April 2017

“This is how one should regard us, as servants of Christ and stewards of the mysteries of God. 2 Moreover, it is required of stewards that they be found faithful.” 1 Corinthians 4:1–2 (ESV)
We began our journey considering the opening about how we want to be regarded. In February we asked, what does it mean to be “servants of Christ”? “What is a servant?” March followed with the critically important affirmation that Jesus Christ is Lord. It is essential to identify whose servant we are.
Let us now explore servanthood. In Isaiah 42:1–4 (ESV) “Behold my servant, whom I uphold, my chosen, in whom my soul delights; I have put my Spirit upon him; he will bring forth justice to the nations. 2 He will not cry aloud or lift up his voice, or make it heard in the street; 3 a bruised reed he will not break, and a faintly burning wick he will not quench; he will faithfully bring forth justice. 4 He will not grow faint or be discouraged till he has established justice in the earth; and the coastlands wait for his law.” In this model the power of the relationship comes first. “my chosen, in whom my soul delights;” Is that an accurate description of your relationship to Christ? Are you assured that you are His because of His amazing grace calling you into a reconciled relationship? When Christians talk about assurance we frequently fall into the trap of identifying the things we have done such as praying, going forward at an altar call or giving up something. My alternative suggestion is simply “DTR” All relationships are volitional acts. you know in your heart (of heart) where you are at with Jesus. You can be an admirer, a fan, an enthusiastic follower or devoted lover. This is Jesus’s assertion in Luke 10:27 (ESV) 27 And he answered, “You shall love the Lord your God with all your heart and with all your soul and with all your strength and with all your mind, and your neighbor as yourself.” So as you “DTR” evaluate do you really love Jesus “with all your heart and with all your soul and with all your strength and with all your mind?” You can play with this, but at the depth of your being we all know the real answer.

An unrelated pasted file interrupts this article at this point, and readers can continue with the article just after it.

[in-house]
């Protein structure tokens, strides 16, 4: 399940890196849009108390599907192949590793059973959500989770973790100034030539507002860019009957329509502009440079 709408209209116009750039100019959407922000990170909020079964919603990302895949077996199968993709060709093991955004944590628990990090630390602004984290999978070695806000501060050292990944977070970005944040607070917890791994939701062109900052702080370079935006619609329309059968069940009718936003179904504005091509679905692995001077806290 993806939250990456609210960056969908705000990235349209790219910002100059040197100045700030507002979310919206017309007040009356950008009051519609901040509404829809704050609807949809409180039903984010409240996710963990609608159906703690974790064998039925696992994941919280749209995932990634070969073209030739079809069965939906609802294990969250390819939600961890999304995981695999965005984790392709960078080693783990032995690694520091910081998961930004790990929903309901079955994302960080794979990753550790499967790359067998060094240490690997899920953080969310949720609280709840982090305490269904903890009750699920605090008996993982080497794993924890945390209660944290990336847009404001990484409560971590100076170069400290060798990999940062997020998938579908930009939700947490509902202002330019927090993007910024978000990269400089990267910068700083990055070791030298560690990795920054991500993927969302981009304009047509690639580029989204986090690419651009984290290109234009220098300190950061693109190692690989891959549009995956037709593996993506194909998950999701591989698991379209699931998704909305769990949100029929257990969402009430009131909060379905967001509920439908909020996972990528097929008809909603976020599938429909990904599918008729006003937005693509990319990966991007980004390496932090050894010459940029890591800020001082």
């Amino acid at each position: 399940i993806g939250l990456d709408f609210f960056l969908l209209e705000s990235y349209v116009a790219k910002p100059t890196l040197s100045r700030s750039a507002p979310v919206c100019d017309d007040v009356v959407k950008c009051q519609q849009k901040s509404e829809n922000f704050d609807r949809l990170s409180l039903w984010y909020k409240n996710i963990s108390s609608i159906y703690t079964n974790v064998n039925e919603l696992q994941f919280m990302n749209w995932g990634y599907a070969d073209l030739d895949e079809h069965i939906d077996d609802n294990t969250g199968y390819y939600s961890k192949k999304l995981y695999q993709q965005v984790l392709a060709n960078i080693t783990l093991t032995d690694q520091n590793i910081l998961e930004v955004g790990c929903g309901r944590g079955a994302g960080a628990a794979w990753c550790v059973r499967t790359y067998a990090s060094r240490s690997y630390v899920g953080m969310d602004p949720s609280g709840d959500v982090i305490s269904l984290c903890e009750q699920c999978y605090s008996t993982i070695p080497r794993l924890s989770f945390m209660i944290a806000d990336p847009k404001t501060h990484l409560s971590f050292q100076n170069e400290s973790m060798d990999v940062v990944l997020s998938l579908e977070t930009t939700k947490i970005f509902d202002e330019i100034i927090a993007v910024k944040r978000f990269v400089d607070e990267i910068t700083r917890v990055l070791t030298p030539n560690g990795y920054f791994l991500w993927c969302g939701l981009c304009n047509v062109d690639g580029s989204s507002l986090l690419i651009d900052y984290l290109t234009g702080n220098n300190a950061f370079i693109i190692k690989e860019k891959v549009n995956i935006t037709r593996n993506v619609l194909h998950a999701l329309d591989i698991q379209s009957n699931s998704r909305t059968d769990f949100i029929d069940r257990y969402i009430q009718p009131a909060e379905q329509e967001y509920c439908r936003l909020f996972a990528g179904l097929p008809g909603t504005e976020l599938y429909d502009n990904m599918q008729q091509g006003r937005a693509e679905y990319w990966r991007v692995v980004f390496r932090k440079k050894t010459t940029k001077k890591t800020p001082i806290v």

In the same way you know this answer, we know when the Holy Spirit is moving upon us. We know His presence because we are accomplishing things bigger than ourselves. We have a power, an ease, and an ability to see events from an external perspective. This should probably be explained in more detail, but for the article when the Holy Spirit is upon you, you know it. It is the Father’s gift to His children to accomplish His will.
Next are you, as Christ’s servant, committed to bringing “forth justice to the nations?” This is God’s ultimate purpose. Justice is that which is completely in accord with God’s plan, purpose and methodology. Justice is what is right. God defines all that is right. If I am committed to bring forth justice to the nations, I am purposefully engaged in bringing God’s will to the whole creation. I intentionally commit to a life that reveals and conforms to Jesus Christ. I intentionally commit to show and tell that to everyone. So ask yourself, what is my real purpose in life? Am I truly committed to bringing God’s way tot he world?
The objective of our life is critical but the means of accomplishing it is also essential. No one can accomplish God’s will except it be done in His way. God’s ways and means must agree with the accomplishment of His purpose. The way of God is counterintuitive to the American way. It is not efficient, not fast, and not single minded. It is, as Isaiah describes, selfless, gentle, kind, patient and consistent. It persists in the face of delay, opposition and frustration. God’s way knows it will be victorious the only uncertain issues are when and who.
So if we are servants of Christ, we love Him above all else. The Holy Spirit empowers us every day to accomplish God’s will, in His way, for the blessing of the whole world. Does this describe your life and your goals? I pray it does.